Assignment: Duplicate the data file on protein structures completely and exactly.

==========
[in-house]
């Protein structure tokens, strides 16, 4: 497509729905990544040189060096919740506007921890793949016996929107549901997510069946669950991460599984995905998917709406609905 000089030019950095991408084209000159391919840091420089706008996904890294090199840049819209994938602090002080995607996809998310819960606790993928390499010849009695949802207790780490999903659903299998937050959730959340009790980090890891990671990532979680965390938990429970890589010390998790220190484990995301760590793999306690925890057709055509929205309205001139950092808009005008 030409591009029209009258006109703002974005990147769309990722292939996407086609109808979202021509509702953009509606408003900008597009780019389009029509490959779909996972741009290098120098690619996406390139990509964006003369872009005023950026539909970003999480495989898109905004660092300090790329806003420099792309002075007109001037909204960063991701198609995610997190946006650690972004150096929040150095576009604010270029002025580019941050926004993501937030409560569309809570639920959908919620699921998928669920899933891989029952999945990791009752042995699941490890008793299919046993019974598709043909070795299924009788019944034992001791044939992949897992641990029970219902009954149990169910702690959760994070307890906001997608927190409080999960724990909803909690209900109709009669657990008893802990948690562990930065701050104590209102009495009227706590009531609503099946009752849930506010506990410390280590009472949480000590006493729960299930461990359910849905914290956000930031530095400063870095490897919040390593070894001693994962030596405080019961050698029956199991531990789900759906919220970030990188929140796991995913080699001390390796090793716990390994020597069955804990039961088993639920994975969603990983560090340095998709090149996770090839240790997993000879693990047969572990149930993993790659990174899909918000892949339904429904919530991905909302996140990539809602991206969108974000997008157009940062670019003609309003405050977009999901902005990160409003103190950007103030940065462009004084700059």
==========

[in-house]
């Protein structure tokens, strides 16, 4: 497509729905990544040189060096919740506007921890793949016996929107549901997510069946669950991460599984995905998917709406609905 000089030019950095991408084209000159391919840091420089706008996904890294090199840049819209994938602090002080995607996809998310819960606790993928390499010849009695949802207790780490999903659903299998937050959730959340009790980090890891990671990532979680965390938990429970890589010390998790220190484990995301760590793999306690925890057709055509929205309205001139950092808009005008 030409591009029209009258006109703002974005990147769309990722292939996407086609109808979202021509509702953009509606408003900008597009780019389009029509490959779909996972741009290098120098690619996406390139990509964006003369872009005023950026539909970003999480495989898109905004660092300090790329806003420099792309002075007109001037909204960063991701198609995610997190946006650690972004150096929040150095576009604010270029002025580019941050926004993501937030409560569309809570639920959908919620699921998928669920899933891989029952999945990791009752042995699941490890008793299919046993019974598709043909070795299924009788019944034992001791044939992949897992641990029970219902009954149990169910702690959760994070307890906001997608927190409080999960724990909803909690209900109709009669657990008893802990948690562990930065701050104590209102009495009227706590009531609503099946009752849930506010506990410390280590009472949480000590006493729960299930461990359910849905914290956000930031530095400063870095490897919040390593070894001693994962030596405080019961050698029956199991531990789900759906919220970030990188929140796991995913080699001390390796090793716990390994020597069955804990039961088993639920994975969603990983560090340095998709090149996770090839240790997993000879693990047969572990149930993993790659990174899909918000892949339904429904919530991905909302996140990539809602991206969108974000997008157009940062670019003609309003405050977009999901902005990160409003103190950007103030940065462009004084700059």